Corey Wilks, Psy.D.

Helping Creators Reach Their Potential

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Be the Creator Living in the Arena

What image comes to mind when you think of a “proper” writer?

Most people have this preconceived notion that a real writer is someone who wears a scarf and sits around waxing poetic about the symbolism of the curtains being blue, how bestsellers are only read by troglodytes, or pontificating about how René Girard’s concept of mimetic desire has influenced postmodernism (whatever the fuck that means).

As if you have to have a Master of Fine Arts in snobbery to call yourself a writer.

Well if this is what it means to be a proper writer, then I never want to be one.

But I’ve seen this idea stop so many people from calling themselves a writer, or ever hitting publish.

They think, “Well, I don’t look or act like that, so I must not be a real writer. And if I ever publish anything, those ‘proper’ writers will tear me apart.”

What if I told you there’s a better way to be a writer, or any kind of creator, without turning into a pompous ass like this?

And, what if I laid out exactly why the opinions of these “proper” writers don’t mean anything?

Here’s what I mean…


Scarfs in the Stands

I saw a tweet the other day from one of these types of pompous-ass writers. He claimed Tim Urban “magnifies mind-numbingly trite observations into ironically overwrought thinkpieces, creating a kind of pseudo-longform, storybook reading experience for the same people who buy adult coloring books.”

Elitist rhetoric like this keeps so many people from sharing their ideas with the world.

It reminds me of a scene from South Park where a bunch of snobs sit around farting into wine glasses and sniffing them because they’re so self-righteous and stuck up.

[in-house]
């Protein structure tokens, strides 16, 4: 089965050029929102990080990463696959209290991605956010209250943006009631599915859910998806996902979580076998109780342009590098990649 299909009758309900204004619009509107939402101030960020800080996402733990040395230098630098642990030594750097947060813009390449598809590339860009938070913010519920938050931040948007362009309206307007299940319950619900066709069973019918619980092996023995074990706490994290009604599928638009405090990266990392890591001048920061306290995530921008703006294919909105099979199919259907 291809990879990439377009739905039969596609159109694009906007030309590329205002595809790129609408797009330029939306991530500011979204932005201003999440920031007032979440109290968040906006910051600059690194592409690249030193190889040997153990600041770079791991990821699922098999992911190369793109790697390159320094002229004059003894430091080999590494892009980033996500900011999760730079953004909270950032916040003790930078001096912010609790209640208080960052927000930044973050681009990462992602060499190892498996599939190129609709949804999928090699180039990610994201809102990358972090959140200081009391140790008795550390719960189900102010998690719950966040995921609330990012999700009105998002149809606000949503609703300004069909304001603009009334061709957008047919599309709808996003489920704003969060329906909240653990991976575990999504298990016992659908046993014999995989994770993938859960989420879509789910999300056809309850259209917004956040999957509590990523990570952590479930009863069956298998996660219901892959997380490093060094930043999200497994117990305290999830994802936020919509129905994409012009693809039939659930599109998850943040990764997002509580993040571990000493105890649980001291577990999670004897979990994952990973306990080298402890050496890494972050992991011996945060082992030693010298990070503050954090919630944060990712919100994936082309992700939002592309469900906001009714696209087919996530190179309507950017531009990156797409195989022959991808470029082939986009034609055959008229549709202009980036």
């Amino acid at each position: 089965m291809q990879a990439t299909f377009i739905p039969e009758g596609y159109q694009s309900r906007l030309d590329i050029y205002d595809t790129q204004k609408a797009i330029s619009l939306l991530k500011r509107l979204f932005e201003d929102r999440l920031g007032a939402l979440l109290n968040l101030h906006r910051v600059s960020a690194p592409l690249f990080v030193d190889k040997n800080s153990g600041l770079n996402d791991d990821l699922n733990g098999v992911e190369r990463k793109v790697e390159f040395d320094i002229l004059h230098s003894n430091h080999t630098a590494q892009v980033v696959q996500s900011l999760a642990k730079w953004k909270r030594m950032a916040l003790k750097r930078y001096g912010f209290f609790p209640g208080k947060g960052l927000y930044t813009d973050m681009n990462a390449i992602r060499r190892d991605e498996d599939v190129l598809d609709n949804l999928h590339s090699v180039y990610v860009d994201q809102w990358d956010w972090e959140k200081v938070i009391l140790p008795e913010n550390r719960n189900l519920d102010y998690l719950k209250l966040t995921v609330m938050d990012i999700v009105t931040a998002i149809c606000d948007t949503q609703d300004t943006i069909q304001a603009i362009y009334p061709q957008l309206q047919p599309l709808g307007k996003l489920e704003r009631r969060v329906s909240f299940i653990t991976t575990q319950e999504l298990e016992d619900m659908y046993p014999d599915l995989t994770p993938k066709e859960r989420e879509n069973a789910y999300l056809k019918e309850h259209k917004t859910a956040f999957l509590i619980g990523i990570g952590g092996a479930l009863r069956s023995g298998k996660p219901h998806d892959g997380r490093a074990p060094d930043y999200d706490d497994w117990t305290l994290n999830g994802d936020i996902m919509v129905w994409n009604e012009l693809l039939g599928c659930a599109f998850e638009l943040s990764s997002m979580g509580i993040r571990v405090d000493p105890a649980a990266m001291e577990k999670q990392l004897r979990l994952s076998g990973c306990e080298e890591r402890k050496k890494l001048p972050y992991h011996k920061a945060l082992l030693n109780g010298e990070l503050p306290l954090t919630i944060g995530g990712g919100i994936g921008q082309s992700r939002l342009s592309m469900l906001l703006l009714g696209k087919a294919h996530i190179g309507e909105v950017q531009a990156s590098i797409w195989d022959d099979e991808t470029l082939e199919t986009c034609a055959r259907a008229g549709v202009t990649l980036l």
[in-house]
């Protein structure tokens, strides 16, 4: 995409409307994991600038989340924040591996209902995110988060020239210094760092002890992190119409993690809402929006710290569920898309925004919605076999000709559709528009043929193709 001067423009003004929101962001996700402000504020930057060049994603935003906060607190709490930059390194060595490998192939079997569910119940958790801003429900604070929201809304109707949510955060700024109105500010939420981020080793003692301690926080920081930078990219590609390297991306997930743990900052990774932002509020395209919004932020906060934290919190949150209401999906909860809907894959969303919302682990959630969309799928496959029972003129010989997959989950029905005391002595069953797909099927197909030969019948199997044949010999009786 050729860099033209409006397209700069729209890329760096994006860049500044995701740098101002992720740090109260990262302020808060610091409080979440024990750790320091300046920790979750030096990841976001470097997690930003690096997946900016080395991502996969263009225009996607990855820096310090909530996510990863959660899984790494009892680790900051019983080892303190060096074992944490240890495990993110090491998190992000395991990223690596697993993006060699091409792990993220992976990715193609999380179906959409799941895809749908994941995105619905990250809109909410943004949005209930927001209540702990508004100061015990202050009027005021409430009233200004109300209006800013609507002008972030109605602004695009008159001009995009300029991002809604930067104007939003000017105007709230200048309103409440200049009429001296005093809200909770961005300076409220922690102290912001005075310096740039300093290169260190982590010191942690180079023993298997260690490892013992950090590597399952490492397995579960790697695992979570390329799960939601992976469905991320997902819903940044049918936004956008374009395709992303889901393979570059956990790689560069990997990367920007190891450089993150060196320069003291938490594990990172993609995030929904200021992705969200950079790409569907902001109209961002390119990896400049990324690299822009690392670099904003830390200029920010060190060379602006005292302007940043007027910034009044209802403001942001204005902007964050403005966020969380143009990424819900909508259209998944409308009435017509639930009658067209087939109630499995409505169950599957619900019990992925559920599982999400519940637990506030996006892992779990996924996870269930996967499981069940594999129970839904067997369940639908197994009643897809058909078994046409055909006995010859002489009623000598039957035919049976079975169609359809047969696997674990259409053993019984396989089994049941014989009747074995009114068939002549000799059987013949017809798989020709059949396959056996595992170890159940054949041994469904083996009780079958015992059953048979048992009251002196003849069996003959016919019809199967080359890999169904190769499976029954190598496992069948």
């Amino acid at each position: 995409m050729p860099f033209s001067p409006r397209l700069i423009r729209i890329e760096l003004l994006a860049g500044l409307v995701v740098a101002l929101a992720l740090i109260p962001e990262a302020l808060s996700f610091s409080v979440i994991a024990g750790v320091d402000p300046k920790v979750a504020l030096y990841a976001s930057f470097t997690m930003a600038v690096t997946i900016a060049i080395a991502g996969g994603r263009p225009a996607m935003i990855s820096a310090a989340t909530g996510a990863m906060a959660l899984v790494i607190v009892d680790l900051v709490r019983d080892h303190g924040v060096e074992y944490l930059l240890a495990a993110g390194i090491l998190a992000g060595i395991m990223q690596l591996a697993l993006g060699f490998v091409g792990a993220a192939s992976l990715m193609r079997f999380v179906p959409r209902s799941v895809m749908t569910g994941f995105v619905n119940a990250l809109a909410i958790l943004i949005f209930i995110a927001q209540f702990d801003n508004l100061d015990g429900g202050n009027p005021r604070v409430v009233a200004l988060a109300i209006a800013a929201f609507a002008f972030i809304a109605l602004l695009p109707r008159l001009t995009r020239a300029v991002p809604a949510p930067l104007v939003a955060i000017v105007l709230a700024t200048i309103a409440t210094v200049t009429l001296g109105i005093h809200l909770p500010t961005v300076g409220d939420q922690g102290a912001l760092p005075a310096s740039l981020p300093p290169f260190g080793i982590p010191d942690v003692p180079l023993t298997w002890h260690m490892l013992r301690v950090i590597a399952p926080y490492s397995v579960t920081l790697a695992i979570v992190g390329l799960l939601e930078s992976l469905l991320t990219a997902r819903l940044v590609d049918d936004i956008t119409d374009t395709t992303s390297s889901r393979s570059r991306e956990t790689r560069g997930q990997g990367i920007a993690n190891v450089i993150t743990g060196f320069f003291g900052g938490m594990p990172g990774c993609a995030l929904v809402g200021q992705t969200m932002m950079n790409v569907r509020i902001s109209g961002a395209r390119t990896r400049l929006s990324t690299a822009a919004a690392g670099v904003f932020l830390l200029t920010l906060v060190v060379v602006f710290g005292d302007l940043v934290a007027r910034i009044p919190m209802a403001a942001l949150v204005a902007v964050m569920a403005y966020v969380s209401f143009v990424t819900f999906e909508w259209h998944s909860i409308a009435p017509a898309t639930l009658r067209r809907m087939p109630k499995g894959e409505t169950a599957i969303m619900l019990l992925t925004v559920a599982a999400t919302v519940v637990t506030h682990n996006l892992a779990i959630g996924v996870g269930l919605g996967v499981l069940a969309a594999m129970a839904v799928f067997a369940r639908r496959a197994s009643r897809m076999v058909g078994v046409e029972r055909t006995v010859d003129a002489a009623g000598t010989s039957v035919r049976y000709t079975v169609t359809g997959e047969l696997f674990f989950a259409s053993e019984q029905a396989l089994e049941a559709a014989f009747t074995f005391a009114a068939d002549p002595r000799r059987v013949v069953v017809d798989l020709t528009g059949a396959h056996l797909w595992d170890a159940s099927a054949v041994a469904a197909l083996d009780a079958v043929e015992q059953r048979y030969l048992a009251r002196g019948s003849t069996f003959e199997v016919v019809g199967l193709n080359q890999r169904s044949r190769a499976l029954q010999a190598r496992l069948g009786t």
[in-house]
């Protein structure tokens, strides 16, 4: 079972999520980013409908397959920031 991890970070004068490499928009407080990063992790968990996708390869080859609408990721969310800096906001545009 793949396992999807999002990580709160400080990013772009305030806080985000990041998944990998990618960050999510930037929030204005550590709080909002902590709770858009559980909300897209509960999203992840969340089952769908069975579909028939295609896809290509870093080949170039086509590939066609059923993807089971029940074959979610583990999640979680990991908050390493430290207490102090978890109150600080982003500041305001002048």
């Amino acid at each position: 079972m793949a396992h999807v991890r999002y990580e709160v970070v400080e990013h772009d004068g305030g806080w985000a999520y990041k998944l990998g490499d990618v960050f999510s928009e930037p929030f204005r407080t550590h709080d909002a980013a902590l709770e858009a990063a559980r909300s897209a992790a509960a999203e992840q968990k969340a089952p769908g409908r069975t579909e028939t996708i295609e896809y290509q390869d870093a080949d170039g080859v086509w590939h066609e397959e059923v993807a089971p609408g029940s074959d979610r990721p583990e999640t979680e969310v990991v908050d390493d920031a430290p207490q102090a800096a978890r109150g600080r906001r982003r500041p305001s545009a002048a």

This intellectual elitism is a goddamn plague in the world, especially in the creator space.

Think of how long it may have taken you to start sharing your ideas, or how many people you know who want to create content but are terrified—because of elitist pricks like this.

You know the kind of writer I’m talking about.

They typically look something like this:

It’s like their dress code requires a scarf…

But here’s the great news: You don’t have to be like them to call yourself a writer—or any kind of creator.

I don’t ever want to be like these Scarfs—intellectual elitists sitting around mentally masturbating to how much better they are than everyone else.

Because people like this don’t live in the arena and will never create content that changes the world.

Here’s what I mean…


Stepping Into the Arena

I used to think being intelligent meant I was supposed to be arrogant and pompous—like so many Scarfs are.

It’s easy to sit around and judge everyone else, because there’s always some fault you can hone in on if you look hard enough.

Then I came across Theodore Roosevelt’s “Man in the Arena” speech, and it changed everything:

Scarfs don’t make the world a better place.

They’re just critics comfortably sitting in the stands, pointing their fingers and judging everyone else.

Their opinions are irrelevant. Their ideas are irrelevant. Their existence is irrelevant.

Because they don’t do anything. They don’t build. They don’t grow. They don’t live.

They just complain, judge, and look down their noses at everyone else.

Creators who live in the arena are the only ones who matter—because they’re the ones who move society forward and empower others to reach their potential.

I’m a creator because I want to change lives—not sit around debating the merits of post-modernism and its effects on the neo-Renaissance of what the fuck ever is in vogue right now.